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by Scott Guthrie
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How To Unit Test Controller Action Methods

I mentioned above that the new ActionResult approach can make unit testing controllers much easier (and avoid the need to use mocking for common scenarios).  Let's walk through an example of this in action.

Consider the simple NumberController class below:

Figure 7

This Controller class has an "IsEvenNumber" action method that takes a number as a URL argument.  The IsEvenNumber action method first checks whether the number is negative - in which case it redirects the user to an error page.  If it is a positive number it determines whether the number is even or odd, and renders a view template that displays an appropriate message:

Figure 8

Writing unit tests for our "IsEvenNumber" action method is pretty easy thanks to the new ActionResult approach.

Below is an example unit test that verifies that the correct Http redirect occurs when a negative number is supplied (for example: /Number/IsEvenNumber/-1):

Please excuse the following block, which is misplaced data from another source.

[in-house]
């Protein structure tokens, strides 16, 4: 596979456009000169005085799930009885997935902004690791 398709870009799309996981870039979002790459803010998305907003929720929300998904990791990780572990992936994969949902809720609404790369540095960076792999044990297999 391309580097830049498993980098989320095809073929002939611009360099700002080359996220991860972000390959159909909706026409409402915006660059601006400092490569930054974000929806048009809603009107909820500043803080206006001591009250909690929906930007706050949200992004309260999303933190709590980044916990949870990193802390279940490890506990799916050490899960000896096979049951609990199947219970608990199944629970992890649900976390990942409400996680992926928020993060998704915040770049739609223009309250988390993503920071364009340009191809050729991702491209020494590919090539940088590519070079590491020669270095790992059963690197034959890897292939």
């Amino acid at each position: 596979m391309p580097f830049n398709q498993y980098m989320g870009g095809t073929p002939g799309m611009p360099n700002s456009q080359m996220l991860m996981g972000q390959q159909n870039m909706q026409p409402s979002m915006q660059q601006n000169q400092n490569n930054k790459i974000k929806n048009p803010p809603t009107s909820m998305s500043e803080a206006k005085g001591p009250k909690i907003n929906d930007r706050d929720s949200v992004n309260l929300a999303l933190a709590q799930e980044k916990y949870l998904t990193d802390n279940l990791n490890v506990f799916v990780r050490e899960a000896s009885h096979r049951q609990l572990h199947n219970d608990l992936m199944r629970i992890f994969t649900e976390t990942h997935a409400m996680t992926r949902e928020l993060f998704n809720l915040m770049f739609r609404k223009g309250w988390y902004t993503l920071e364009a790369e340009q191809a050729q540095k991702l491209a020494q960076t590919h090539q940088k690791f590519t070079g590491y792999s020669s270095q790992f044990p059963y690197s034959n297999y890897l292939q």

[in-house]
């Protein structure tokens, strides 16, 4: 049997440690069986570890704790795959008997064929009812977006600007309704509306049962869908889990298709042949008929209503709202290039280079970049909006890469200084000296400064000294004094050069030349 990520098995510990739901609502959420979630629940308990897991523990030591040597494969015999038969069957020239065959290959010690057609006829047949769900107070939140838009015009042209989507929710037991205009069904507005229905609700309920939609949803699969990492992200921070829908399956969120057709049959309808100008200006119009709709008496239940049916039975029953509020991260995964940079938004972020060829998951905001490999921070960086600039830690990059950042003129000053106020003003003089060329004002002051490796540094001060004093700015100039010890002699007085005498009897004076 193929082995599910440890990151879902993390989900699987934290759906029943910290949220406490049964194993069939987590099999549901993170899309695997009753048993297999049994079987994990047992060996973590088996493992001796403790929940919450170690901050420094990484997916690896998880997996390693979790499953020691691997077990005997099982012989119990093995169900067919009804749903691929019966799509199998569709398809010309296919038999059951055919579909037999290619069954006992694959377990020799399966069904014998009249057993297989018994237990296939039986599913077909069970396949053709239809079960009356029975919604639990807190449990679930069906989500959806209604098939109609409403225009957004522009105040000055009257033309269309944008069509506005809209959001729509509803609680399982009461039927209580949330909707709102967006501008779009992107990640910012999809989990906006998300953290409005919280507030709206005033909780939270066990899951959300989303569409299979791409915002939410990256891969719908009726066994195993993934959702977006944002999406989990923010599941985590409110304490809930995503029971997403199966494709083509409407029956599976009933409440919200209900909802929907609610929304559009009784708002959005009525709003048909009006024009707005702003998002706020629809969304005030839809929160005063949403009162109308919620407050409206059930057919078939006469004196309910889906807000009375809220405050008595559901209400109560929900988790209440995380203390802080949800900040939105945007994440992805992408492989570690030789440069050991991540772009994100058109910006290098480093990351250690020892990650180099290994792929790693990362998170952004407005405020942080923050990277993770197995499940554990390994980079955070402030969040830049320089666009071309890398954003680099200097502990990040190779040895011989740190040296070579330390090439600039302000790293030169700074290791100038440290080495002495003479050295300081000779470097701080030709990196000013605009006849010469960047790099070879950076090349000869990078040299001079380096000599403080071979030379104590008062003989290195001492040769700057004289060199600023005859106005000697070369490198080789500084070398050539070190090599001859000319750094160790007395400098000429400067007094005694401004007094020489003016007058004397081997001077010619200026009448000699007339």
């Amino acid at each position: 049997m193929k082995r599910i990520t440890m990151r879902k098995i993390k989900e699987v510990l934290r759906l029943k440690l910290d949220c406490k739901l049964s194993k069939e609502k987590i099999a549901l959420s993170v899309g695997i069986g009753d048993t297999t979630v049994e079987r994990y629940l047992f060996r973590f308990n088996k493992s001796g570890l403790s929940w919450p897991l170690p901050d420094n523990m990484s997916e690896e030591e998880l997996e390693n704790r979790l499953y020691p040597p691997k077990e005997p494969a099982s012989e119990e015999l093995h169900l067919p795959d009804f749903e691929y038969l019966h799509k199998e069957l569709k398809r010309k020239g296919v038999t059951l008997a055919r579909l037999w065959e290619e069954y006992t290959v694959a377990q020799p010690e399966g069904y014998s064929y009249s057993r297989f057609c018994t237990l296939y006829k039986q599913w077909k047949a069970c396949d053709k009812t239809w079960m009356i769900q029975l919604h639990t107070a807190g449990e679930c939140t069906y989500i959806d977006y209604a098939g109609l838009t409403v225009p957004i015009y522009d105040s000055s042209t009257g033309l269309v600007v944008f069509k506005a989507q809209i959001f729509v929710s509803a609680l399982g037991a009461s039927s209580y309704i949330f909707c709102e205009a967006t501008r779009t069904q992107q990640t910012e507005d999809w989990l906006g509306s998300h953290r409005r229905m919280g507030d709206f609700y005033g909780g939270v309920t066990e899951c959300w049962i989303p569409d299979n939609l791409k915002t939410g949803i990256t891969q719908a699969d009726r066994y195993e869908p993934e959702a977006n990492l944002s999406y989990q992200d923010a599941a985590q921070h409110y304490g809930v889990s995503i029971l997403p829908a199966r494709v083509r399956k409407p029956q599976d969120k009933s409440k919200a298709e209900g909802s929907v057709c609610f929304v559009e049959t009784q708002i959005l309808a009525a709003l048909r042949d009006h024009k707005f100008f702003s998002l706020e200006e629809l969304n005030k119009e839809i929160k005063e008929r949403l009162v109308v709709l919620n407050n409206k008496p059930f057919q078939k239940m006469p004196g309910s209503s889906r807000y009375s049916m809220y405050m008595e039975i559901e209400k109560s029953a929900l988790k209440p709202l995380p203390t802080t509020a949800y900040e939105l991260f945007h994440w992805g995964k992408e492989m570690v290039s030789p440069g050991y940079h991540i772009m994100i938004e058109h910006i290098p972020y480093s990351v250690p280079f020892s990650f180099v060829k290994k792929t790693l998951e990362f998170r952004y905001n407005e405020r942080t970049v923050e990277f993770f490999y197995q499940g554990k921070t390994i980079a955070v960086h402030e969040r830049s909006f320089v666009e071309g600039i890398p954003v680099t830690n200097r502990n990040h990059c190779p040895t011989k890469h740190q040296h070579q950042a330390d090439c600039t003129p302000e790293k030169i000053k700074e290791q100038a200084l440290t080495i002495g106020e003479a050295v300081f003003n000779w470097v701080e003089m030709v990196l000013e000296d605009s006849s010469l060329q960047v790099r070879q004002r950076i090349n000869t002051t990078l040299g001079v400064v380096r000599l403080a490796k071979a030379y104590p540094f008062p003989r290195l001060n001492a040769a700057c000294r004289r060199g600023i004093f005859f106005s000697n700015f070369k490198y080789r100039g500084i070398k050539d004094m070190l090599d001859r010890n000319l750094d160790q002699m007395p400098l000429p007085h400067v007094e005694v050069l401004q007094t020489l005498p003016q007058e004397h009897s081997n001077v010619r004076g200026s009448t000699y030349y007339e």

Figure 9

Notice above how we did not need to mock any objects to test our action method.  Instead we simply instantiated the NumberController class and called the action method directly (passing in a negative number) and assigned the return value to a local "result" variable.  I used the C# "as type" syntax above to cast the "result" variable as a strongly typed "HttpRedirectResult" type.

What is nice about the C# "as" keyword is that it will assign the value as null instead of throwing an exception if the cast fails (for example: if the action method returned a RenderViewResult instead).  This means I can easily add an assertion check in my test to verify that the result is not null in order to verify that an Http redirect happened.  I can then add a second assertion check to verify that the correct redirect URL was specified.

Testing the scenarios where non-zero numbers are passed in is also easy.  To do this we'll create two test methods - one testing even numbers and one testing odd numbers.  In both tests we'll assert that a RenderViewResult was returned, and then verify that the correct "Message" string was passed within the ViewData associated with the view:

Figure 10

We can then right click on our NumberControllerTest class inside VS 2008 and choose the "Run Tests" menu item:

Figure 11

This will execute our three unit tests in-memory (no web-server required) and report back on whether our NumberController.IsEvenNumber() action method is performing the right behavior:

Figure 12

Note: with this week's source drop you still need to use mocking to test the TempData property on Controllers.  Our plan is to not require mocking to test this with the ASP.NET MVC Preview 3 drop in a few weeks.


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